The Cost of Mental Illness

With the COVID-19 pandemic, the issues of mental health have come to the forefront. The pandemic has drastically changed our lives – the way we live, work and enjoy – and has brought in its wake a lot of worries, insecurity, and fears. Virtually none has been left unaffected by COVID-19 and this is why it’s doubly important to be conscious of our mental health needs and make mental wellbeing a top priority.

Unfortunately, despite the huge medical advances, the concept of mental health as part of holistic well-being doesn’t evoke the interest it deserves in the developing world. The indifference is understandable in that such countries are still struggling with the more mundane poverty, hunger, unemployment and given the situation, any talk of mental health is greeted with indifference. Mental health care will get open acceptance only if there are concerted efforts by governments, awareness campaigns and improved economic well-being.                        

From anxiety, depression to substance addiction to dementia to schizophrenia, almost 100 crore people i.e. about 12.5% of the global populace suffers from one or the mental disorder. Just to get a handle on the overall economic, social and psychological costs of mental illness, consider the loss of productivity happening due to two most common disorders – anxiety and depression. They both cost the global economy about US $ 10000 crore annually. Overall, poor mental health is estimated to cost the global economy US $ 25000 crore by way of poor health and loss of productivity, besides causing personal distress to crores of people.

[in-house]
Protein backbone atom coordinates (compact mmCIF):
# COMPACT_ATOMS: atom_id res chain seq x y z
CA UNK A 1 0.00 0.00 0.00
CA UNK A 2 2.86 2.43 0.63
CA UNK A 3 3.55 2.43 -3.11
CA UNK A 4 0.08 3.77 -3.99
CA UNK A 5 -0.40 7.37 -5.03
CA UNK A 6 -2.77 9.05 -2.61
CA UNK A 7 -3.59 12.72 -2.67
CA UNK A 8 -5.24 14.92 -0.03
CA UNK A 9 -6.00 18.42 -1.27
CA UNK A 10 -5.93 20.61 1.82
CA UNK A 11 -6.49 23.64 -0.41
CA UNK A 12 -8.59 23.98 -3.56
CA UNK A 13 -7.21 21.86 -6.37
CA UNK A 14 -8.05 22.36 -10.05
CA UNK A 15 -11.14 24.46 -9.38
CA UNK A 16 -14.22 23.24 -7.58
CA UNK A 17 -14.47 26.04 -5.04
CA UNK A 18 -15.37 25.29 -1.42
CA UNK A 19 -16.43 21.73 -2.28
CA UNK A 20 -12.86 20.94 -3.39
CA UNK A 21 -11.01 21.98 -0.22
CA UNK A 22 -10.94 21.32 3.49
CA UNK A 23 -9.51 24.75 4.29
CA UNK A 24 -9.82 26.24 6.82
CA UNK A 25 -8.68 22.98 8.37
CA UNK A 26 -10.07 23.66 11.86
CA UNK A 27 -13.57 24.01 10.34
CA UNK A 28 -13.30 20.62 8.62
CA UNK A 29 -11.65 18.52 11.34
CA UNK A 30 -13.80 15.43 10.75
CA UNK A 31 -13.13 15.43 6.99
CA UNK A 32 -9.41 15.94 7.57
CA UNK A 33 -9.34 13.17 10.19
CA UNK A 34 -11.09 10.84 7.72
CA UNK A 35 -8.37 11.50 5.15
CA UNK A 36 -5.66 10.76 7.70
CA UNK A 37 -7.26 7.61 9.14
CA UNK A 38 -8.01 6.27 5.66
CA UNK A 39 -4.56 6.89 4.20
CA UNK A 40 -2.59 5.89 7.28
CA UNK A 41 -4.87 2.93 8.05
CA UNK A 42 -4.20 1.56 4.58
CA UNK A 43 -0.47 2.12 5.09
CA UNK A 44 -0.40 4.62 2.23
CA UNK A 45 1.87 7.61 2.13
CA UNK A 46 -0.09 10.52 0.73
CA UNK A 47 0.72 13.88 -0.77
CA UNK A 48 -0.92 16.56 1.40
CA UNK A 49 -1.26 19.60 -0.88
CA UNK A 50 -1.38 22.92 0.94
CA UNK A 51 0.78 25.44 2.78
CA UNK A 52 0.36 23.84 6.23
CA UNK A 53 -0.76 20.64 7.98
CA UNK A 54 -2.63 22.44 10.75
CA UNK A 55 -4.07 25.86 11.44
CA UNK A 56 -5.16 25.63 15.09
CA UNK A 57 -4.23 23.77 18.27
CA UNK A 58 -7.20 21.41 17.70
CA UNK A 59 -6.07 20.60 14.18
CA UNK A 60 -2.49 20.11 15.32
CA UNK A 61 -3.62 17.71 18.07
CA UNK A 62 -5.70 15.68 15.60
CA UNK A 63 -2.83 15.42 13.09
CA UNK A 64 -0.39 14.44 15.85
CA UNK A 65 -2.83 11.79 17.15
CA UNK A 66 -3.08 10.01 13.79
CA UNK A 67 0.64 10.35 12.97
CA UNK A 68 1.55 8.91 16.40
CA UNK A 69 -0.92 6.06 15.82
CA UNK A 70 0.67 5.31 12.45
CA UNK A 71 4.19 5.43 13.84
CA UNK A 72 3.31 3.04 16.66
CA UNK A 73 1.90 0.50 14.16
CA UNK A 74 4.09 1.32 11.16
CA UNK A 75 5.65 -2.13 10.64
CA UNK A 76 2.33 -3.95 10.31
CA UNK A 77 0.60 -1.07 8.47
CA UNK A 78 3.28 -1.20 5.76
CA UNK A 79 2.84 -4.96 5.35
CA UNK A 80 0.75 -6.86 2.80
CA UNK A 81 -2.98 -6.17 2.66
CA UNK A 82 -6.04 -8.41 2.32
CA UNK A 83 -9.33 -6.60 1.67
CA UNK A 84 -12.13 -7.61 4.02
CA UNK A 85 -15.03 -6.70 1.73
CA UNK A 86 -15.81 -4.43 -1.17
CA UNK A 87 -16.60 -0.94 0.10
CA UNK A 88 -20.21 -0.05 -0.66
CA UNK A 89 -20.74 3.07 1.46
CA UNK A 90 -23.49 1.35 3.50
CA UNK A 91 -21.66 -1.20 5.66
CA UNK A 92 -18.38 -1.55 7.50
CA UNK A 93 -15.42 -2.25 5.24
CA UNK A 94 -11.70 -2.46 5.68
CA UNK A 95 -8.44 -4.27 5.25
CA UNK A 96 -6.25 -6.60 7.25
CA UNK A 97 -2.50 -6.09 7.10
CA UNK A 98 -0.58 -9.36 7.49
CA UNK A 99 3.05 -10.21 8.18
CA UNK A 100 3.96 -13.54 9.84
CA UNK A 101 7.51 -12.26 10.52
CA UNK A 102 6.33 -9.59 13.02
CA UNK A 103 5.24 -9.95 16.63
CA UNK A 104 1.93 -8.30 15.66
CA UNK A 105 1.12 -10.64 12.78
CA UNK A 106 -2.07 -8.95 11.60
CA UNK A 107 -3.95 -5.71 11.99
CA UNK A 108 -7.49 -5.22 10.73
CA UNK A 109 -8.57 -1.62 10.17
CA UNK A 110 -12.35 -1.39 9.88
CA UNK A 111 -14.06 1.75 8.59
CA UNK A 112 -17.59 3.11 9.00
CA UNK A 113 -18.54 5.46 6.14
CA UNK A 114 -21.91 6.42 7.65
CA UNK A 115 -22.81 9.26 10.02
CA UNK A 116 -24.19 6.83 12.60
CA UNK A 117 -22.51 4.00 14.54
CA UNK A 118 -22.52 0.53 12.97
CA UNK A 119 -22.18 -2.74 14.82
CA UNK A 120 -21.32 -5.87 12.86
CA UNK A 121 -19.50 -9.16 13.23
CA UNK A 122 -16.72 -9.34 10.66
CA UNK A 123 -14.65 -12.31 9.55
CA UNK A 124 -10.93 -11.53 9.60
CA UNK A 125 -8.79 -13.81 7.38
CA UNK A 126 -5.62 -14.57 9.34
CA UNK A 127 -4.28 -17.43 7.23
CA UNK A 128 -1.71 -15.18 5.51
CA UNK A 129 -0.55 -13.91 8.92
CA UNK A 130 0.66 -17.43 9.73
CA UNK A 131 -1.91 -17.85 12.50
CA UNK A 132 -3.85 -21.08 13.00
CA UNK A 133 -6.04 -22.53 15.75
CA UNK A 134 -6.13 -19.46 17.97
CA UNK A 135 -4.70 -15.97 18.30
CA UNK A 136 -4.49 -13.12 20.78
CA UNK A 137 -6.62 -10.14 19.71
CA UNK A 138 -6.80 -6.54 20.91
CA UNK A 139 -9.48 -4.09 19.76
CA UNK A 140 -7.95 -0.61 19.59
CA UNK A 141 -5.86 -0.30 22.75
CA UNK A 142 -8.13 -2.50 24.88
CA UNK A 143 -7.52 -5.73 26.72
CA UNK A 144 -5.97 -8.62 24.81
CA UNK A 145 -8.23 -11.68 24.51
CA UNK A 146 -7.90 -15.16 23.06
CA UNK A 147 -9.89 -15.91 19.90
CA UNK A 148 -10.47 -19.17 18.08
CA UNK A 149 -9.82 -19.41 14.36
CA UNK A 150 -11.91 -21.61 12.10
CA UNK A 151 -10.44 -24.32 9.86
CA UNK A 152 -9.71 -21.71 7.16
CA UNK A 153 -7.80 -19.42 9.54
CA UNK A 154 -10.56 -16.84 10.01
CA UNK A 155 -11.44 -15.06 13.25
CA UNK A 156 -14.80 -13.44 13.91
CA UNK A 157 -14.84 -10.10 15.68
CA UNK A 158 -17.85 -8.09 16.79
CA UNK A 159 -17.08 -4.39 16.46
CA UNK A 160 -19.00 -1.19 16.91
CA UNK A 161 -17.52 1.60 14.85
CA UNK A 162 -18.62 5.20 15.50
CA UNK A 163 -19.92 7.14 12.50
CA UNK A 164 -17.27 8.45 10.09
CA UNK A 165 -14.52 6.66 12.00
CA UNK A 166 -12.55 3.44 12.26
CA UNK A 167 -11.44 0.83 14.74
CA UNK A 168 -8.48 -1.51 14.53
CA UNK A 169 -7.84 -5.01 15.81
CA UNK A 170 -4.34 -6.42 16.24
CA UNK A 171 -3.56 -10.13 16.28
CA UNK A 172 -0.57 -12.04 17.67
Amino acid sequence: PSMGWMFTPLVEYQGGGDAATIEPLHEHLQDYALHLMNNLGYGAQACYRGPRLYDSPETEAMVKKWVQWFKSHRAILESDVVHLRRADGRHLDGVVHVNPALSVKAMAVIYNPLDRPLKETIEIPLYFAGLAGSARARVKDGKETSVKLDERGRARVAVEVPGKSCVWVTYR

In India, almost all those availing of mental health services pay their bills out-of-pocket. Therefore, the economic case for investment in mental health is quite strong: it has been calculated that every $ 1 invested in treatment for depression and anxiety results in a $ 4 return in terms of better health and productivity. Thus, mental health awareness is the crying need of the hour in larger social and economic interest.

The Meaning of Mental Health

From my experience, I can tell you that we need to get a strong handle on “mental health” first before we proceed. Contrary to common perception, mental health is NOT just “the absence of mental disorders or disabilities.” Rather, it is a positive state of well-being in which an individual realizes his/her abilities, can cope with normal stresses, works productively, and makes a contribution to the community. In other words, it implies overall cognitive, behavioral, and emotional well-being of a person.